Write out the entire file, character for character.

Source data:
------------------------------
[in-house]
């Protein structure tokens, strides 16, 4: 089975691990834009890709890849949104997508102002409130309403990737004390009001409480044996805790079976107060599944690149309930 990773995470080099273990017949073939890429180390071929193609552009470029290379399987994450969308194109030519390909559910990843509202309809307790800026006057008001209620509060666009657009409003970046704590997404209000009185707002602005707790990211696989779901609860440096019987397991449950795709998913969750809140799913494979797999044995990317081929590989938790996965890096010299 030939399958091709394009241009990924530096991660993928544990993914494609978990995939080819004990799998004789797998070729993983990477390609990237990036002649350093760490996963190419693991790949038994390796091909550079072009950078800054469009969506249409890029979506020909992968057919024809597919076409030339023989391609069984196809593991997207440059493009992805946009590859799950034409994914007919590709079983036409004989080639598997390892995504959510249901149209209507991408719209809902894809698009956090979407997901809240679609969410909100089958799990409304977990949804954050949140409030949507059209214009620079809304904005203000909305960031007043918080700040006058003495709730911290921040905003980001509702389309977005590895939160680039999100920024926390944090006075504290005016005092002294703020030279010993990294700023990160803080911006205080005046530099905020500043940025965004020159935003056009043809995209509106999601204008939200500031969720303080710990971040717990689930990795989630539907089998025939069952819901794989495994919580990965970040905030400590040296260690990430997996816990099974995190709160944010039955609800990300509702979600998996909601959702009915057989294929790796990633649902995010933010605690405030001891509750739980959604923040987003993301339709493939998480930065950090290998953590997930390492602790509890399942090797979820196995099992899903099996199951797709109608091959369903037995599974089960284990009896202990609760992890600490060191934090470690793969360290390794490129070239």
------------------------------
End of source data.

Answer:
[in-house]
């Protein structure tokens, strides 16, 4: 089975691990834009890709890849949104997508102002409130309403990737004390009001409480044996805790079976107060599944690149309930 990773995470080099273990017949073939890429180390071929193609552009470029290379399987994450969308194109030519390909559910990843509202309809307790800026006057008001209620509060666009657009409003970046704590997404209000009185707002602005707790990211696989779901609860440096019987397991449950795709998913969750809140799913494979797999044995990317081929590989938790996965890096010299 030939399958091709394009241009990924530096991660993928544990993914494609978990995939080819004990799998004789797998070729993983990477390609990237990036002649350093760490996963190419693991790949038994390796091909550079072009950078800054469009969506249409890029979506020909992968057919024809597919076409030339023989391609069984196809593991997207440059493009992805946009590859799950034409994914007919590709079983036409004989080639598997390892995504959510249901149209209507991408719209809902894809698009956090979407997901809240679609969410909100089958799990409304977990949804954050949140409030949507059209214009620079809304904005203000909305960031007043918080700040006058003495709730911290921040905003980001509702389309977005590895939160680039999100920024926390944090006075504290005016005092002294703020030279010993990294700023990160803080911006205080005046530099905020500043940025965004020159935003056009043809995209509106999601204008939200500031969720303080710990971040717990689930990795989630539907089998025939069952819901794989495994919580990965970040905030400590040296260690990430997996816990099974995190709160944010039955609800990300509702979600998996909601959702009915057989294929790796990633649902995010933010605690405030001891509750739980959604923040987003993301339709493939998480930065950090290998953590997930390492602790509890399942090797979820196995099992899903099996199951797709109608091959369903037995599974089960284990009896202990609760992890600490060191934090470690793969360290390794490129070239």